Explaining the Health Safety Regulations from OSHA.
Helping you Decipher Federal Safety Standards

Structure of the Occupational Health and Safety Standard

On average, 12 Americans are killed by workplace hazards every day, 365 days a year.  Many thousands more die from occupational illnesses, and over 3 million workers are seriously injured in workplace accidents each year.  To address these alarming rates, Congress launched the Occupational Safety and Health Administration (OSHA) in 1970 to govern and oversee the occupational health and safety standards of American workers.  OSHA was tasked with the responsibility of promoting safe and healthy work conditions through the establishment of standards, requiring training and education, and by offering assistance to the employers to meet those standards.

What is the Occupational Health and Safety Standard?

The Occupational Health and Safety Standards are the rules set out beginning in 1970 that dictate how employers must protect their employees from workplace hazards.  A safety and health standard is a regulation that demands certain safe conditions and workplace practices that will eliminate or significantly lower the risk of workplace injuries and illnesses. Besides avoiding citations and fines for violating the OSHA Act, the company that follows these occupational safety and health standards experiences both tangible and intangible benefits.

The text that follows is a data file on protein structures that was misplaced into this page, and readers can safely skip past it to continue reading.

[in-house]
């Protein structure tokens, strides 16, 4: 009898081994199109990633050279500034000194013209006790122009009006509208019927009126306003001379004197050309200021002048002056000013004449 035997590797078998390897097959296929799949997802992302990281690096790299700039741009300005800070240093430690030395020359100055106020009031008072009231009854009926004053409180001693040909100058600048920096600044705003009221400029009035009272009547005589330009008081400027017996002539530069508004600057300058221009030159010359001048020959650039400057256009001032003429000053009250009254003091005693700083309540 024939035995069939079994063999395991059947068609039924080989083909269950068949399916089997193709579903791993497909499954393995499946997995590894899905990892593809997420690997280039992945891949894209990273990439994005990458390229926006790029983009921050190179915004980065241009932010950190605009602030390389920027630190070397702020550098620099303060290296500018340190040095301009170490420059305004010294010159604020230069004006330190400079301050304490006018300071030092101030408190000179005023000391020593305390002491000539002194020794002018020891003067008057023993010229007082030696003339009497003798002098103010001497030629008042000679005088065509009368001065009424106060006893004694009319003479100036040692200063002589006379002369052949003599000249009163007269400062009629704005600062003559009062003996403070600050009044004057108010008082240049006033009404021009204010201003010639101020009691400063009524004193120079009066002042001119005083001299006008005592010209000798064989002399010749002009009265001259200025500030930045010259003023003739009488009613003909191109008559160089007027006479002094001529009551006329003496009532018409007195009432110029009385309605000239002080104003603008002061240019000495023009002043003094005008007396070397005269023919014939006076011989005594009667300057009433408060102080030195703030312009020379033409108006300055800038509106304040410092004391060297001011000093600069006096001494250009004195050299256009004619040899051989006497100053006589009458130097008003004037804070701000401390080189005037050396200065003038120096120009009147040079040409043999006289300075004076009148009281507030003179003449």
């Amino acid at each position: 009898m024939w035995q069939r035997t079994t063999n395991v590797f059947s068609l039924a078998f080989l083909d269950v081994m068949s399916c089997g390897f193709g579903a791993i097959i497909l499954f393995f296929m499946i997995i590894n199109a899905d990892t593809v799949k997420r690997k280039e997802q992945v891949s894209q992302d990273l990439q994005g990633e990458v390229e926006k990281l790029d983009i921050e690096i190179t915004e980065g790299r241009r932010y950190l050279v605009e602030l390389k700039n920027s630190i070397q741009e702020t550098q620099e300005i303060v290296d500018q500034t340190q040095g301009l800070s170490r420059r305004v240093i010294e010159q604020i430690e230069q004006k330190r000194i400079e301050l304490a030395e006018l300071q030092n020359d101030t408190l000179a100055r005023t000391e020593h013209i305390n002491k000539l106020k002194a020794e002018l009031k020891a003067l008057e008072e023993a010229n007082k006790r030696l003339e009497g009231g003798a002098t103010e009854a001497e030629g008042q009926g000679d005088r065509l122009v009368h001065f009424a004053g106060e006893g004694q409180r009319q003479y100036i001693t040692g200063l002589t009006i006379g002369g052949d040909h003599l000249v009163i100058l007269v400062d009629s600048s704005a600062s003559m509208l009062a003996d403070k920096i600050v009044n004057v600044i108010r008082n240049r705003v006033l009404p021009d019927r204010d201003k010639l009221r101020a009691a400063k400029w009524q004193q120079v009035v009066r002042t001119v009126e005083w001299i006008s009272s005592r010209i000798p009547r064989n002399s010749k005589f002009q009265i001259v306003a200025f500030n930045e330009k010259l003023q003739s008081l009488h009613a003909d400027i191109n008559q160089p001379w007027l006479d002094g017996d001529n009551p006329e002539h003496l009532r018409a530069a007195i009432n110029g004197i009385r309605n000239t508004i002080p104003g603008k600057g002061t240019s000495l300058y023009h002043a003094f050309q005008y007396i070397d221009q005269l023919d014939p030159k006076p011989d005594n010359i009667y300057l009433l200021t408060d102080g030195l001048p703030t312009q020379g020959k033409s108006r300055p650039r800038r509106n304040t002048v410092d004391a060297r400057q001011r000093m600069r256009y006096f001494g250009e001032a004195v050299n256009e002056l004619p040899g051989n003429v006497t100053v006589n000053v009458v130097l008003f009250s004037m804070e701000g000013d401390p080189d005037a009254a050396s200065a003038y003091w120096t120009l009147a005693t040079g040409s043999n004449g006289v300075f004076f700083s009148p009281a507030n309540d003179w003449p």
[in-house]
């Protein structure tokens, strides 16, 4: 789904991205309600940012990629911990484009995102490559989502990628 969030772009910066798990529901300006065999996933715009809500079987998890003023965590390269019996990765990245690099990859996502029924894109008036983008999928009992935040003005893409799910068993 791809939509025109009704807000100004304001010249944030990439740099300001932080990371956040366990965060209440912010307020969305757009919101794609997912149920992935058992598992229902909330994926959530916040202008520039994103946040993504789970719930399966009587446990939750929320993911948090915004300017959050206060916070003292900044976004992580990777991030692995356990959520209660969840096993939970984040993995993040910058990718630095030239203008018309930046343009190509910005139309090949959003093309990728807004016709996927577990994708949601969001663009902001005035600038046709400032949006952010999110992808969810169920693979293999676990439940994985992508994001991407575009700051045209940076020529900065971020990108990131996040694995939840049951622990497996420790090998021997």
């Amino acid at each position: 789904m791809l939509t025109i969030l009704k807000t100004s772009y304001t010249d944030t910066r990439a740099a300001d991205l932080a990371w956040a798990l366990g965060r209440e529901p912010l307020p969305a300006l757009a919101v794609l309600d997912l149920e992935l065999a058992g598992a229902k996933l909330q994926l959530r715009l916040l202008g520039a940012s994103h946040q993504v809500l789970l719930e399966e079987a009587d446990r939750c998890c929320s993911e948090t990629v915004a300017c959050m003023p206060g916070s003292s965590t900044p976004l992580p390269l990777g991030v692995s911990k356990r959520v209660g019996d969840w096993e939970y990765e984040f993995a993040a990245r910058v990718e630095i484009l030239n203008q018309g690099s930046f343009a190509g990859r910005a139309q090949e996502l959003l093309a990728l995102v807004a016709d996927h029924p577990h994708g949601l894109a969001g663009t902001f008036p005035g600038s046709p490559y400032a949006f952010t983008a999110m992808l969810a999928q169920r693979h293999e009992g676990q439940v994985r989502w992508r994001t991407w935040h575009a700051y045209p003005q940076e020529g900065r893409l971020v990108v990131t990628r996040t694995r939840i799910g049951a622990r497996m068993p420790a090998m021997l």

Whether you call them . . .

29 CFR, CFR 29, 29CFR, or Federal CFR . . .

They all refer to the same Code of Federal Regulations -  health safety regulations set out by OSHA in that 1970 OSH Act.


The "29" refers to the Department of Labor, "CFR" refers to Code of Federal Regulations, the "19" following refers to OSHA specifically, and the following two numbers ("03", "10", etc.) refer to the specific standard.


The Occupational Health and Safety Standard is Divided into Many Different Parts.  The Six Most Common Are:

1.  Citations, Inspections, and Penalties (29 CFR 1903)

2.  Recordkeeping (29 CFR 1904)

2.  General Industry (29 CFR 1910) - These health and safety standards apply across the board to most industries, except for the specific industrial standards as listed below:

2.  Construction (29 CFR 1910) 

3.  Maritime Employment (29 CFR 1915-1919)

4.  Agriculture (29 CFR 1928)


What is 29 CFR in Relation to OSHA?

29 CFR Allows OSHA To:

1.  Track causes of occupational health and safety hazards in industries.

2.  Update existing standards as needed to prevent further safety and health on the work site.

3.  Perform scheduled and unannounced safety and health inspections at workplaces.

4.  Site any violations of the Occupational Safety and Health Act.

5.  Recheck the work site after the given time period to make sure the training and changes were made.

6.  Provide employer and employee support.